I'm gearing up for a Whole30 soon so basically I'm eating all the bread, cheese and wine! You know, to get it out of the house. ::wink, wink:: writer

From Me:

Broken and Multiplied: A Dark Devotional at Sick Pilgrim
This is more than putting bread into Ziploc bags. It is a gathering of fragments–the scattered and broken leftovers that will not be wasted. Because in God’s economy, nothing will be wasted, not even what is broken. All that is shattered will be gathered up, multiplied in meaning, resonance, and truth, until we are home.
I Stopped Searching for a Missing Sister at SheLoves Magazine
Perhaps my only-ness is a gift, giving me a wide berth to really see other women. Perhaps it’s made my eyes hungry to help another woman belong. Perhaps it’s made me notice that we’re all searching for the missing sister.
The Ache of All the Lives We Do Not Live here at aahales.com
This could be a piece about the glory of the small, but it is not. ... But please know: [the waiting] is a faithful spot to be in — to not console yourself with truth that you do not yet feel, however true it may be. This waiting is an open space, with palms supple and fingertips drawn out into the light. It is a humble space — you waiting to see if God will show up, will redeem, and most of all, if he will make himself intimately known.
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What I’m Packing & What I’m Leaving Behind
April 12, 2016 at 5:40 am 4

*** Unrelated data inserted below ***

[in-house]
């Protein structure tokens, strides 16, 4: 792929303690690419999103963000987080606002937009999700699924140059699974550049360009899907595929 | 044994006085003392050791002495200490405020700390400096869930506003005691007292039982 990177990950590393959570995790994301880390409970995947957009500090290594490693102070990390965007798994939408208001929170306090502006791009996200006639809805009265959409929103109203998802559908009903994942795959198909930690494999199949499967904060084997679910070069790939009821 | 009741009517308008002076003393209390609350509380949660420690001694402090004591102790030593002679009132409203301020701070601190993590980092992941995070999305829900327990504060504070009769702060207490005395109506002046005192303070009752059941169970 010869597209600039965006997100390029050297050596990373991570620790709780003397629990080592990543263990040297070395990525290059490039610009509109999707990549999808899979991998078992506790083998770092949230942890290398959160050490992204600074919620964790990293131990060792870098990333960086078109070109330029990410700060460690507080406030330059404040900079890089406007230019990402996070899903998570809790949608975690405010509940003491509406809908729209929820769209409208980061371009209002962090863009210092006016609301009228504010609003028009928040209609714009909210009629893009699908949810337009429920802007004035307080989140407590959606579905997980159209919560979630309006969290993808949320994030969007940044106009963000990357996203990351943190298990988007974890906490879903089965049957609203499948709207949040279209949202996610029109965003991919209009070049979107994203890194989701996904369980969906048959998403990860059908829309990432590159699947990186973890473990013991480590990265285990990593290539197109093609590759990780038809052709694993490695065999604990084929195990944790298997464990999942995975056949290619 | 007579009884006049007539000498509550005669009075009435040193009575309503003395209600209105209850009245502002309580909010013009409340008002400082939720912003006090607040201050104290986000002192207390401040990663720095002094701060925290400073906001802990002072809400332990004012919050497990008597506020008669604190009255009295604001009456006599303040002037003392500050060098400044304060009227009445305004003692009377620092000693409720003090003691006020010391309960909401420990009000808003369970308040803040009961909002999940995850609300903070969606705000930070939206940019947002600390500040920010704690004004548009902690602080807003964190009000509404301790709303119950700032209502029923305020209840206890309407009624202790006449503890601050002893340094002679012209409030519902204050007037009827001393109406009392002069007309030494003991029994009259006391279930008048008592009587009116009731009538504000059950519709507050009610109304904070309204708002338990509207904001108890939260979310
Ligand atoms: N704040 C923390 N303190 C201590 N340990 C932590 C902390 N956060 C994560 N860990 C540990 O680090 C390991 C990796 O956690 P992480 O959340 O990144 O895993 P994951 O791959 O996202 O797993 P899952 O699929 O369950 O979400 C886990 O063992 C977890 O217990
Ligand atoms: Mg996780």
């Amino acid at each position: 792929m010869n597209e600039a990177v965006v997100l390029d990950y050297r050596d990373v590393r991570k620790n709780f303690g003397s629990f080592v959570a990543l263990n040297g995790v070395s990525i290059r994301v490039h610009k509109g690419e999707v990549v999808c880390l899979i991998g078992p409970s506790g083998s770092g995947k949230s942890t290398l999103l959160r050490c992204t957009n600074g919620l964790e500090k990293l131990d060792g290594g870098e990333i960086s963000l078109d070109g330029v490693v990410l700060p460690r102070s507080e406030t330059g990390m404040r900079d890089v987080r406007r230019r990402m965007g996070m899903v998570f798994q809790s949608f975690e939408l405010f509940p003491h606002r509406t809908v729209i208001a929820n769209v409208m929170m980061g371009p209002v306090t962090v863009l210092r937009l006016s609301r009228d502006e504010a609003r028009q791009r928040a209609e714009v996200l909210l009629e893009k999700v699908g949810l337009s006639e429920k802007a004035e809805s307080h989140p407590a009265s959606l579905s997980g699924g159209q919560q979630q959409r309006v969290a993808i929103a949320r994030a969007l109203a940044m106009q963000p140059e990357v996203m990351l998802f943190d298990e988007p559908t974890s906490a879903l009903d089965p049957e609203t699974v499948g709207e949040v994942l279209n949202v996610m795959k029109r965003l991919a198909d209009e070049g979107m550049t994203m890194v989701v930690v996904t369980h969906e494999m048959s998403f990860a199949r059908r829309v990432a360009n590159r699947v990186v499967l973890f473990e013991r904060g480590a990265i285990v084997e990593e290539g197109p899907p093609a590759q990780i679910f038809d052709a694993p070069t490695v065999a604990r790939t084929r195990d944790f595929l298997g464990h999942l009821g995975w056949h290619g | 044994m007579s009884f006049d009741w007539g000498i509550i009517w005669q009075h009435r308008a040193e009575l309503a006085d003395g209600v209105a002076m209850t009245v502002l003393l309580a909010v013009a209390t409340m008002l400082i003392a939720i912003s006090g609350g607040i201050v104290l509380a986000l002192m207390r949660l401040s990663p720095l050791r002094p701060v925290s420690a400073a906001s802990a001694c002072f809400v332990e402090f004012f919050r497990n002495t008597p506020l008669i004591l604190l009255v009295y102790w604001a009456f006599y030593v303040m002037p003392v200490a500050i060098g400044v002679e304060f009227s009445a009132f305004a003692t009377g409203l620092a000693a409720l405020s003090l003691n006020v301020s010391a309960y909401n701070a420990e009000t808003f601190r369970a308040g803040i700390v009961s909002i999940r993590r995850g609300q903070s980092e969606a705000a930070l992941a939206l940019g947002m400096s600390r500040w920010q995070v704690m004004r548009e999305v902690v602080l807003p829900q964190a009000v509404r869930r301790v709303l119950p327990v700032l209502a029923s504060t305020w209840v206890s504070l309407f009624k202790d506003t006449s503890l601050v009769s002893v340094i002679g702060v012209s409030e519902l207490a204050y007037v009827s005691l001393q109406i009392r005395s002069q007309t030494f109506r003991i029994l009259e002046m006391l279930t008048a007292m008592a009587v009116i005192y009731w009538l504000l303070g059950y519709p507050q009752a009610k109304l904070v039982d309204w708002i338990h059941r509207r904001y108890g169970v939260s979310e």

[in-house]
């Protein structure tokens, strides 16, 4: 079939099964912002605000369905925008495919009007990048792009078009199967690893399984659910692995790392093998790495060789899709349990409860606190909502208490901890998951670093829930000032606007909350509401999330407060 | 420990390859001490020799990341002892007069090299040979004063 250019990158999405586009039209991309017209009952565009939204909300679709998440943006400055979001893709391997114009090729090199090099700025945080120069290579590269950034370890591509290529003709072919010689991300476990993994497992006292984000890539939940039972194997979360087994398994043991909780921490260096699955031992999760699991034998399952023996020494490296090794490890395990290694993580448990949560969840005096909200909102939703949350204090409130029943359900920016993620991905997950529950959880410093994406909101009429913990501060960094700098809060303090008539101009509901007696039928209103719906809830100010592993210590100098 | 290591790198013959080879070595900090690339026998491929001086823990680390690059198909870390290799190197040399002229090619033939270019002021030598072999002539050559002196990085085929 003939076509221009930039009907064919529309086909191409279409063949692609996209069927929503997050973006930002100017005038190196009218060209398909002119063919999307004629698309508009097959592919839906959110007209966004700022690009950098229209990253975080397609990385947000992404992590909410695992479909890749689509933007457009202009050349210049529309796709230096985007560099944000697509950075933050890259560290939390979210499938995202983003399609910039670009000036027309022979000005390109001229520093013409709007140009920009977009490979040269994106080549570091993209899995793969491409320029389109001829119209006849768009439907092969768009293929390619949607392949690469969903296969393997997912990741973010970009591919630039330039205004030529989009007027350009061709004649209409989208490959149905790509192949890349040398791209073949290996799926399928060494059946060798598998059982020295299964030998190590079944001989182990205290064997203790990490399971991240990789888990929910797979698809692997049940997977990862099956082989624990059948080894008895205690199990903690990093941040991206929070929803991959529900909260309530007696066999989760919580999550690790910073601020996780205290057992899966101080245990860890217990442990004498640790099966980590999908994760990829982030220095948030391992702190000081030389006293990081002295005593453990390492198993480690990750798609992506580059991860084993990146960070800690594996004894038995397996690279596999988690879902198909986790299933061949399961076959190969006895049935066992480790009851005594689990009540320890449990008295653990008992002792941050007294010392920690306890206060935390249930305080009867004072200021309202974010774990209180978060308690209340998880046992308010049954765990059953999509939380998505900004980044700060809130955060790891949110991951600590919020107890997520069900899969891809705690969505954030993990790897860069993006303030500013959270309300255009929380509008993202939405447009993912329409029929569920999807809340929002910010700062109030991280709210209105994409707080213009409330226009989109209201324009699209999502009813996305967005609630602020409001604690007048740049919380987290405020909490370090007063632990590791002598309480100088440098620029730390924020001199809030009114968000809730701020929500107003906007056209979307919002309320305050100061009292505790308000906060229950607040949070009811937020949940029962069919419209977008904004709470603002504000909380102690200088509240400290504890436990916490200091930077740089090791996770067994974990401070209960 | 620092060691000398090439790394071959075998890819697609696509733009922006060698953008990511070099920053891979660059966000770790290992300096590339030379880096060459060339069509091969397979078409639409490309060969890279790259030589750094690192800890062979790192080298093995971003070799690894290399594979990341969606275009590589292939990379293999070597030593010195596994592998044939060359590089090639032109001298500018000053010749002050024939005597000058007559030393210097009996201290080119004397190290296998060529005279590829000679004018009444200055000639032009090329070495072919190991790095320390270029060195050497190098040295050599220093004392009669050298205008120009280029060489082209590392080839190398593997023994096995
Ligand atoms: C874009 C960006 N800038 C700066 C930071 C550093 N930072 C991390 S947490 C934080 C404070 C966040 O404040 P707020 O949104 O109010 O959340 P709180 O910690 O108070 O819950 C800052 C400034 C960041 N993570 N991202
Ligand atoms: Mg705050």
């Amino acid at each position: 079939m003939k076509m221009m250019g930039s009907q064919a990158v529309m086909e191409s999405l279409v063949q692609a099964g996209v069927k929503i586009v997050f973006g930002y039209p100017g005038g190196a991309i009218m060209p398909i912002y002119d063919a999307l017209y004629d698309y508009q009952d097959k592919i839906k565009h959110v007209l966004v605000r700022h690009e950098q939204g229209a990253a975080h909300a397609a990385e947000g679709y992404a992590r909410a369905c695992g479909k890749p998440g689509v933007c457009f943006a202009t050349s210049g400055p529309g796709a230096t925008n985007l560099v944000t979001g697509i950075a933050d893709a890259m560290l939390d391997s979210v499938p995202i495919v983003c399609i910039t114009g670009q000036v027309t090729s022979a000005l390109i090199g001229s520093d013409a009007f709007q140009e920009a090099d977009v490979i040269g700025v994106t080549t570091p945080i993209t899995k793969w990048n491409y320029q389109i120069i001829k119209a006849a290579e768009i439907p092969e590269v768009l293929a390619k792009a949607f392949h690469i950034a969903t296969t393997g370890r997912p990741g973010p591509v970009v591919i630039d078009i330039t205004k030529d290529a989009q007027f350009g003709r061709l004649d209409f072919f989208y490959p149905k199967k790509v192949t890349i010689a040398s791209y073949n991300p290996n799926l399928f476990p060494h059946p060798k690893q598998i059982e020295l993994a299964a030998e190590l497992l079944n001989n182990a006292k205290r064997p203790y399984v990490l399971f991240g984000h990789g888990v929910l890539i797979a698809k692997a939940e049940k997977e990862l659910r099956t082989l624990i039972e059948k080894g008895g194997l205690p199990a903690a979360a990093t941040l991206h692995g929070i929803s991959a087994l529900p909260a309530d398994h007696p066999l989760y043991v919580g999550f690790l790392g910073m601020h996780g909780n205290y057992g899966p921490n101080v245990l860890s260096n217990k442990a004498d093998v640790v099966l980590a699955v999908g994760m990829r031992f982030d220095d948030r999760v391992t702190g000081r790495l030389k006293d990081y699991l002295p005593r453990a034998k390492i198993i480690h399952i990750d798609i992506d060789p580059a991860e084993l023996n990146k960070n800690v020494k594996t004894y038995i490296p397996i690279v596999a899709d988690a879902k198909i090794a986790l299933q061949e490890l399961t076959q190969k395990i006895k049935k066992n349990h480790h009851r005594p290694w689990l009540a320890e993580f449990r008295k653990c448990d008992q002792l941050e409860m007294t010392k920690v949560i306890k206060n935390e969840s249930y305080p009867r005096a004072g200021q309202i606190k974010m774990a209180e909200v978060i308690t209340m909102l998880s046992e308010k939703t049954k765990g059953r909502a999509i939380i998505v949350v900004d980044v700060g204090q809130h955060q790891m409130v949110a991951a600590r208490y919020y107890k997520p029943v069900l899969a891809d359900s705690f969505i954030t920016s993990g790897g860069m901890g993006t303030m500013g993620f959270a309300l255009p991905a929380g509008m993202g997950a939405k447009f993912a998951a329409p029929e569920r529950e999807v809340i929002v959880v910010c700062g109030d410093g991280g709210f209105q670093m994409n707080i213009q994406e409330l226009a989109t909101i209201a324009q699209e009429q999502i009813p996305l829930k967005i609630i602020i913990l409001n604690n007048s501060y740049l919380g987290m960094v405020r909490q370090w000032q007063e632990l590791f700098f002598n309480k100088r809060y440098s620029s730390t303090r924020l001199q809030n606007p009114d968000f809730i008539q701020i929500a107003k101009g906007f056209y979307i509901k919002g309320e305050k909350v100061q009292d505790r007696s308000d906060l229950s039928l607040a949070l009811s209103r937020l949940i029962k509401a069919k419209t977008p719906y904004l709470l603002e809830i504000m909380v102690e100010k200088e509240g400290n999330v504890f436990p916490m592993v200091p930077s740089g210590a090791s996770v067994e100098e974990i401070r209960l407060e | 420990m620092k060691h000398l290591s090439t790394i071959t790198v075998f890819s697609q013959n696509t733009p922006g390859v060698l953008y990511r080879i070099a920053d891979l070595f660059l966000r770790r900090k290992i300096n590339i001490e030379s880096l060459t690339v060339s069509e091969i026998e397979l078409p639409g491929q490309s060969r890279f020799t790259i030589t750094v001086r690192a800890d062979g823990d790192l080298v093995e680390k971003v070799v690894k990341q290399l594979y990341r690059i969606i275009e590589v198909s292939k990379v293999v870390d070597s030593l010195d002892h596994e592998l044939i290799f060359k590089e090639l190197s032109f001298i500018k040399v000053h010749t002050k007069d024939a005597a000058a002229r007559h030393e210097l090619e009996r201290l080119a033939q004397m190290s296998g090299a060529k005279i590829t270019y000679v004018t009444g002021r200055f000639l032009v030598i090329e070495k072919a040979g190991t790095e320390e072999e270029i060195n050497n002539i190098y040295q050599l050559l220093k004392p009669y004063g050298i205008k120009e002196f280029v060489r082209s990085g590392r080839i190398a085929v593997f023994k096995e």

coffee-1225485_1280 I leave in about 24 hours to attend the Festival of Faith & Writing in Grand Rapids, Michigan. Novelist Zadie Smith, George Saunders, Tobias Wolff and poet Luci Shaw are going to be there. These are writers that are not new to the scene. They have lived and breathed a writerly life for decades and I cannot wait to glean from their perspective wisdom. I'm meeting up with my friends from The Mudroom, and SheLoves Magazine. I'll get to hang with the lovely folks at Her.meneutics and my writerly sisters from The Redbud Writers Guild. I'll see online friends I have never met in person and hope to catch two of my college professors there. But this year, I'm going as a writer.  I'm not going to this event as an undergraduate, just to learn and get class credit and write an essay. I'm not going as a critic and editor (though that's another career path I absolutely love). I'm going as a writer with a book proposal that says I have words and readers need them. It takes tremendous courage to own up to who God is calling you to be when you're waiting in free fall. I don't know if agents and editors will want to continue conversations and yet, I trust in a God who is faithful and true. He does not lead us into the wilderness to starve us and shake his finger at us. He does not shame us and punish us. Similar to the same way that I get a kick out of my kids' art, God gets a kick out of mine, I think. I don't criticize my child's drawing as not to scale, I delight in my four-year-old son's mind and the way he describes the shape of a heart ("a circle with a down, and two paths"). I just love it. So I'm trusting that when I step on the plane that I'm bringing the smile of a good, good Father. And how does that compare to a publishing deal? But here are some of the things going in my suitcase: a big purse, business cards, and a whole lot of leopard. What I'm Bringing Ashley Hales I'm also going to pack a ton of snacks, a water bottle and a portable phone charger. I'm paying attention to the small things that bring me delight like gold file folders and leopard print, black and white. It makes me feel myself. It makes me feel strong and when a wave of anxiety washes over me, I need something tactile that grounds me -- that reminds me who I am. I'm leaving behind the posturing, the one-upmanship and the insecurity that can plague the creative lot. I've learned how much insecurity can masquerade as bravado and I've seen how insecurity can leave us stuck in corners when we should speak out. So, I'm wearing my leopard print and my red lipstick. I'll introduce myself and have conversations with writers, agents and editors -- some of which might flop terribly. But I'm also trusting that the outcome does not define my identity. No matter what I have readers like you who say my words matter. That they met you right when, where and how you needed them. I have friends and a tribe of people who tell me that all our stories matter. I'm just telling my story (granted, at a huge conference with influential people), but that's all I'm doing. And I have a Father who smiles at my storytelling. Show up, do the work, be present. That's what I'm bringing to the Festival. // Sign up for my newsletter below and get a sneak peek of the book I'm writing. I'm sending it out before I go, so sign up: * indicates required